Object name: NGC6939

Designation(s): NGC6939,

NGC 6939 is a rather well known open cluster in Cepheus near the more famous NGC 6946 galaxy. In small scopes where only the brighter stars are seen they seem to array in rows much like a bank of stadium lights. That effect is totally missing from my image. The WEBDA cluster database puts its distance at about 3850 light-years though I\'ve seen other uncredited estimates of 5800 light-years. Again, astronomy hasn\'t yet found a good way to pin down the distance to most such clusters leading to various estimates depending on methods used and assumptions made about extinction from dust and gas in our galaxy which is also hard to determine.

NGC 6939 was discovered by William Herschel on September 9, 1798. It is in the original H400 observing program. My entry on May 21, 1985 at up to 120x with my 10\" f/5 on a good night reads, \"Medium sized triangular cluster whose brighter stars seem to be arranged in rows both horizontally and vertically sot of like a square grid cut into a triangular shape. Many fainter stars are seen under this grid. My magnitude limit was about 15 this night so it was a grand sight.\" Later another amateur said it reminded him of a bank of stadium lights.

Sometimes you get a surprise in an image. That certainly is the case here. The field is full of dusty nebulosity. If I\'d have known it was there I\'d have put far more time into the image. But it came as a complete surprise when I started to process the image. At the time I processed my image of the galaxy NGC 6946 (Arp 29) I saw some of this nebulosity but thinking it noise processed most of it out. Oops. I need to be more trusting of my data. Still, hints of it can be seen in the image, especially just west (right) of the galaxy and toward the west-southwest of the galaxy in my image.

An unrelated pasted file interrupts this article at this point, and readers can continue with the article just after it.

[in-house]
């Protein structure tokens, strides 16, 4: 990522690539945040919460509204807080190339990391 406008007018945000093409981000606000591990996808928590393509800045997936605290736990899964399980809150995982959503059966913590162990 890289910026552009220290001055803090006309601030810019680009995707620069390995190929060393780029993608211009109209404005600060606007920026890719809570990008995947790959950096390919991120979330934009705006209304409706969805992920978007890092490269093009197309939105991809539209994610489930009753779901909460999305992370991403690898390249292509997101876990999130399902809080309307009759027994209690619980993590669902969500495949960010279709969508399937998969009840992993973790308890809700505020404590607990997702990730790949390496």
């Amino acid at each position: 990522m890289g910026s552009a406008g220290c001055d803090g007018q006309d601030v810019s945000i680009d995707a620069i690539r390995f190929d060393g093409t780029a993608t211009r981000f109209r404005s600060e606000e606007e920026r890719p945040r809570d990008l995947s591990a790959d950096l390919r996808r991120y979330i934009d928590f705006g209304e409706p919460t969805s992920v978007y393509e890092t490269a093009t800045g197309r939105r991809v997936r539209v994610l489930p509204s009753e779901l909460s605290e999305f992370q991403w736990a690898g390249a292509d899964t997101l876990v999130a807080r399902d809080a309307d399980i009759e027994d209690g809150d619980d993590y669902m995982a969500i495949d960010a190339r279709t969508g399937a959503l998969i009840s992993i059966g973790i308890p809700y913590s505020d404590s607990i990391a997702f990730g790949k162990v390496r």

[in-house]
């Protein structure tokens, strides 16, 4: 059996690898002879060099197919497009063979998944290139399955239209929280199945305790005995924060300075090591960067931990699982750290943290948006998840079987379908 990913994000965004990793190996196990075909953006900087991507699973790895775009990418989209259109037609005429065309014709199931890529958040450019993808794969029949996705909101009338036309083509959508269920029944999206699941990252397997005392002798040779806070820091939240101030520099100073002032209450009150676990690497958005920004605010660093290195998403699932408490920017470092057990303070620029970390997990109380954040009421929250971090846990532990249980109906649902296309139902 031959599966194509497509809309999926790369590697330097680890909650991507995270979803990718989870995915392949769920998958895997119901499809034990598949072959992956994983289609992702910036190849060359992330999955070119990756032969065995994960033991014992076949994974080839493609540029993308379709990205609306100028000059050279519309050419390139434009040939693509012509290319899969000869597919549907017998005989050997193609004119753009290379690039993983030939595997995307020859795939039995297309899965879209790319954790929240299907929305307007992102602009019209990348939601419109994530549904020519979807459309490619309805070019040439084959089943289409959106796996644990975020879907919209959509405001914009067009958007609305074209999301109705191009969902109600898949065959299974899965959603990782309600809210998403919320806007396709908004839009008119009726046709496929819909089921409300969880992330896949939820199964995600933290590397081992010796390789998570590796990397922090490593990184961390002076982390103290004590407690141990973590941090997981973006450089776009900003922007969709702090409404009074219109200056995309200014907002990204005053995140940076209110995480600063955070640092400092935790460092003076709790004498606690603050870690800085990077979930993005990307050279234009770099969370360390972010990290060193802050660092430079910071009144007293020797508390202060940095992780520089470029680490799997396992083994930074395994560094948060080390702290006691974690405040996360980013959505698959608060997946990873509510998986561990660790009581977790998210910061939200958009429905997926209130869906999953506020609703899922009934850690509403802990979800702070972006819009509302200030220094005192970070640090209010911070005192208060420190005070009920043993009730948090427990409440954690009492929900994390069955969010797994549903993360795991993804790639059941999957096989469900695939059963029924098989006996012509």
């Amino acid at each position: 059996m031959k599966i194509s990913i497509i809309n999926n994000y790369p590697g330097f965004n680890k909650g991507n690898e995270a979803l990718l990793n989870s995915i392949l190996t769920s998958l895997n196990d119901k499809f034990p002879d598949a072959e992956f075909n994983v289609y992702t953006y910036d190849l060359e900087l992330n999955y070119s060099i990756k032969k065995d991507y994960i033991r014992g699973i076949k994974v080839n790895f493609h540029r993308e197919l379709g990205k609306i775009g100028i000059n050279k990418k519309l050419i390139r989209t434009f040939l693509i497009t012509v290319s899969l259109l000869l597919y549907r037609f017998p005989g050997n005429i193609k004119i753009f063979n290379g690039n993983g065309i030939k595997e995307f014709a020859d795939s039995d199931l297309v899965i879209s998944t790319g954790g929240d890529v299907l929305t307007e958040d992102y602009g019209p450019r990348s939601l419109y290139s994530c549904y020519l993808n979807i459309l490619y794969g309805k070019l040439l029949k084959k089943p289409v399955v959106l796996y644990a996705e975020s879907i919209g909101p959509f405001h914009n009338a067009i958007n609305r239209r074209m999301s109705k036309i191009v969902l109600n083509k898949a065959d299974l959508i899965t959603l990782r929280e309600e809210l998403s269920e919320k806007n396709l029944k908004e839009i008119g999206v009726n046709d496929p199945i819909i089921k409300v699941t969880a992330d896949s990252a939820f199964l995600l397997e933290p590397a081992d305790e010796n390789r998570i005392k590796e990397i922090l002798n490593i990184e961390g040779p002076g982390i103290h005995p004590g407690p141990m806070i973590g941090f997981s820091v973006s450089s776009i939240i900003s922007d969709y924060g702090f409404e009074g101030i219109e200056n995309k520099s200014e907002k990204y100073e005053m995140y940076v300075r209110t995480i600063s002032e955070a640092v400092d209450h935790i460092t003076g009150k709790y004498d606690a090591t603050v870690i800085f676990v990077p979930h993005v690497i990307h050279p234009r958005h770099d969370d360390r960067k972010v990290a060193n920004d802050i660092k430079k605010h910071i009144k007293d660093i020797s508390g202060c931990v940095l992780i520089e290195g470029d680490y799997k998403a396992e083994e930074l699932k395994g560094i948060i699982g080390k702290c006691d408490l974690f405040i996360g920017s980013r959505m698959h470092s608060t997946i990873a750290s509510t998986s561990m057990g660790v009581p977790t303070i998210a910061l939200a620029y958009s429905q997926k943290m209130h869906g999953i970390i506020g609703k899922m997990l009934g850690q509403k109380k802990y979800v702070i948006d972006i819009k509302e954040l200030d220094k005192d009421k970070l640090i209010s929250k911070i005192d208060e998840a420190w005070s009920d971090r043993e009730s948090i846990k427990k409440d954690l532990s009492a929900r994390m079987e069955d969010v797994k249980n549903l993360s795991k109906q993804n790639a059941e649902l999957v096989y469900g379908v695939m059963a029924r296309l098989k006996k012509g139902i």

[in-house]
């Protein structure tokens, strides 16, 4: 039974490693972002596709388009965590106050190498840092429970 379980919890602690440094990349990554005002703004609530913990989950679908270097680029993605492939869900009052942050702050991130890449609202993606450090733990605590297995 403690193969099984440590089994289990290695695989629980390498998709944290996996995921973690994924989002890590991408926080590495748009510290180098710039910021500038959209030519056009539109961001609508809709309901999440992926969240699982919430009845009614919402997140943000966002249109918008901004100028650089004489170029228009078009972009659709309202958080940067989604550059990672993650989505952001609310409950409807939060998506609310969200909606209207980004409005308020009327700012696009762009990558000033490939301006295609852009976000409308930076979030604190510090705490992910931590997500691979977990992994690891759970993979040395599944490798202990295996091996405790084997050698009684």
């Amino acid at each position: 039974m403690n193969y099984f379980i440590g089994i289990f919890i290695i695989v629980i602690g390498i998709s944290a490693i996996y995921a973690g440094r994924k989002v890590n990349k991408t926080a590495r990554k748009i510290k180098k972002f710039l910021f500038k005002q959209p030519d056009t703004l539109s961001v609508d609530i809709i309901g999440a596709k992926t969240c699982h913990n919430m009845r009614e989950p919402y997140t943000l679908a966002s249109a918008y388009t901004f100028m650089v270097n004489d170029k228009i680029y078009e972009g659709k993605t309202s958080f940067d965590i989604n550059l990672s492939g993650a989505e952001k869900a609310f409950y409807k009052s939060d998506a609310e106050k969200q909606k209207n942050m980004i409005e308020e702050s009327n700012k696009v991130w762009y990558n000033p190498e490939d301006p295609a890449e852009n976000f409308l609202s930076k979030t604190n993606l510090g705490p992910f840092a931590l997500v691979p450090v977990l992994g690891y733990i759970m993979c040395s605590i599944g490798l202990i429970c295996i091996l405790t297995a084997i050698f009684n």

Apparently, most imaging this cluster have the same problem I did with the galaxy and thought the nebulosity was noise. It is either processed out or not seen in most images I found on the net. Only a couple showed the nebulosity. It apparently is mostly due to fluorescence from UV stars illuminating the carbon compounds in it as well as reflecting light of these very hot blue stars though one image in H alpha light showed a general glow in the area. I found no catalog entry for this nebulosity at Simbad.

If you look closely you will see many faint, small galaxies in the image some well inside the cluster. Only one in the image has a redshift value. Several others are just outside the frame. All are faint smudges and are listed at about the same redshift as NGC 6946. They are likely gravitationally bound to it. The one in my image with redshift data is LEDA 166196. It is at the top at pixel 1001x130. It is hiding behind a very orange star. It is a round reddish ball about 55 seconds of arc (55 pixels) across. A much more obvious galaxy is below it, 2MASX J20313354+6047414. It has no redshift data same as all the others in the image. Only 2 others are identified in the image. I won\'t try to point them out.

I need to redo this field with much more exposure time to better pull the nebulosity out of the sky glow.

14\" LX200R @ f/10, L=4x10\' RGB=2x10\'x3, STL-11000XM, Paramount ME